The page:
August 27, 2013
The co-owner and president of Jay Peak Resort was honored recently for his commitment to providing recreational activities for people with disabilities.
The Vermont Center for Independent Living, a statewide disability rights organization, presented an Access for All Award to Bill Stenger and Jay Peak Resort on Aug. 14. Resort employee John K. Hall, a former VCIL board member, helped present the award and praised Stenger for his vision.
VCIL Civil Rights Manager Kim Brittenham commended Stenger and his staff for their commitment to accessibility. “Thank you, Bill, for working with your contractors and your staff to provide good physical access – and being so accommodating to guests with disabilities who frequent Jay Peak. People have great experiences here and it means a lot to all of us at VCIL.”
When the Americans with Disabilities Act was passed in 1990, the main focus was on jobs and on getting through doors. But, Brittenham noted, 20-plus years later, the focus is shifting to getting out the door and recreating. Brittenham made special mention of the resort’s Pump House Waterpark, which opened in November 2011 and includes lifts that allow people with disabilities to enjoy the Lazy River and hot tubs in the water park.
Stenger said he was delighted and honored to accept the award on behalf of his staff.
“We do take great pride in the fact that every aspect of this resort is becoming more accessible,” he said. “We’re an old place, with a lot of old buildings, and we’re retrofitting a lot of things to overcome architecture of the past. But all of this [resort] has come a long way.”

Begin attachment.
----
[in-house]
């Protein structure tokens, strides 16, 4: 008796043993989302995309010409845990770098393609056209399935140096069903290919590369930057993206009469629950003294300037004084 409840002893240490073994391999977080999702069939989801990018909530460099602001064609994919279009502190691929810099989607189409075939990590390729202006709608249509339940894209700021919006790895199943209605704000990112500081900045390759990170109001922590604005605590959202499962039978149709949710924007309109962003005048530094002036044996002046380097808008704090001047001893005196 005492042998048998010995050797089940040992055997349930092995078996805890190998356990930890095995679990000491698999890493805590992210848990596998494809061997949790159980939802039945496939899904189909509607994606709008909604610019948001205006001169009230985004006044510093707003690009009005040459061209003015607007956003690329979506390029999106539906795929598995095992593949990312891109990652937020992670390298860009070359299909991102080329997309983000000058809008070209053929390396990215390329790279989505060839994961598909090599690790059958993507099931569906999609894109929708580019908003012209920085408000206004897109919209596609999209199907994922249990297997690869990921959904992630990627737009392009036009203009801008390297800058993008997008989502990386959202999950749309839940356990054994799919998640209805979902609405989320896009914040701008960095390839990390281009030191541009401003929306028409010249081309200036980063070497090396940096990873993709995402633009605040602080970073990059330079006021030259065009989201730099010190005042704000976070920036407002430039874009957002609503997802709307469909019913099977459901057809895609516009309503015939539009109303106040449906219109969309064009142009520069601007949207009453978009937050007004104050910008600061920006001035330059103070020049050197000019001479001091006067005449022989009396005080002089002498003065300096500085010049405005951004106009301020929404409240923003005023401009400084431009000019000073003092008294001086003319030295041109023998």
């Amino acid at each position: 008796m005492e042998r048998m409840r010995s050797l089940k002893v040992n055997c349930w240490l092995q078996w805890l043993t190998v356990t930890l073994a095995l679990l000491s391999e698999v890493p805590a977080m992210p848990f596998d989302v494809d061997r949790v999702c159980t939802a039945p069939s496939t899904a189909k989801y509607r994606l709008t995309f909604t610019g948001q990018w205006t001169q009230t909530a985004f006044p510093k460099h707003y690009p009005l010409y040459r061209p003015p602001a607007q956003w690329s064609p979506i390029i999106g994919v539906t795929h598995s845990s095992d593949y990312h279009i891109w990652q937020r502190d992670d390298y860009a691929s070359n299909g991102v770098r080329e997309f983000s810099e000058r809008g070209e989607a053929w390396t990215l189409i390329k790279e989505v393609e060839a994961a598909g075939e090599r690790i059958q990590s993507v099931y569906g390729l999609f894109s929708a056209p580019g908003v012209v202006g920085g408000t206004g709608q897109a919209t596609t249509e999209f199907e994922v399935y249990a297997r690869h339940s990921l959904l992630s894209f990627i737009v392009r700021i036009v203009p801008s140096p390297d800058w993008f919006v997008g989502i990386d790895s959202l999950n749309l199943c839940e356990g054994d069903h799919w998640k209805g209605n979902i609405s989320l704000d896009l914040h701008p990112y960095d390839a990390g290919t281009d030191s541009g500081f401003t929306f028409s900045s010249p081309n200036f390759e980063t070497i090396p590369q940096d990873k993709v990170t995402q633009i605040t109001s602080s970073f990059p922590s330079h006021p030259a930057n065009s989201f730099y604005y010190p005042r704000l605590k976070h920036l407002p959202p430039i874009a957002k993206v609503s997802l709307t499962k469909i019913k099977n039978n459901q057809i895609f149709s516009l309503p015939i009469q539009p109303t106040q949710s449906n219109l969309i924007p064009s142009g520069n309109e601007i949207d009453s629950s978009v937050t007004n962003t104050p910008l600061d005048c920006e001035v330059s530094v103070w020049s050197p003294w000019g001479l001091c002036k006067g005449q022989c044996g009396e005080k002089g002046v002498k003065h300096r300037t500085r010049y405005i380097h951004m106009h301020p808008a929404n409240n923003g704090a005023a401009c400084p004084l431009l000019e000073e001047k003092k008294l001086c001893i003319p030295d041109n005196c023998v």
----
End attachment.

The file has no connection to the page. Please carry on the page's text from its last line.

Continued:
Stenger said the resort has adaptive equipment to allow paraplegic and quadriplegic skiers to enjoy the fun of downhill skiing, and blind skiers can also access the mountain.
He added, “But I think the water park has probably been the most eye-opening experience for us because we have very good access and we have very important special lifts that get people in and out of the water. It’s very rewarding to see a child or an adult who needs that kind of help experience it.”
Stenger said seeing joy in the faces of people with disabilities who are able to access the resort is very special. “It inspires us to do more, to do better and to keep learning about how to do it better because I think as a society we have much to learn.”
Brittenham said, “VCIL looks forward to our work together as we continue to strive for equality in the Northeast Kingdom – especially as more jobs are created and opportunities increase for people with disabilities in our beautiful state.”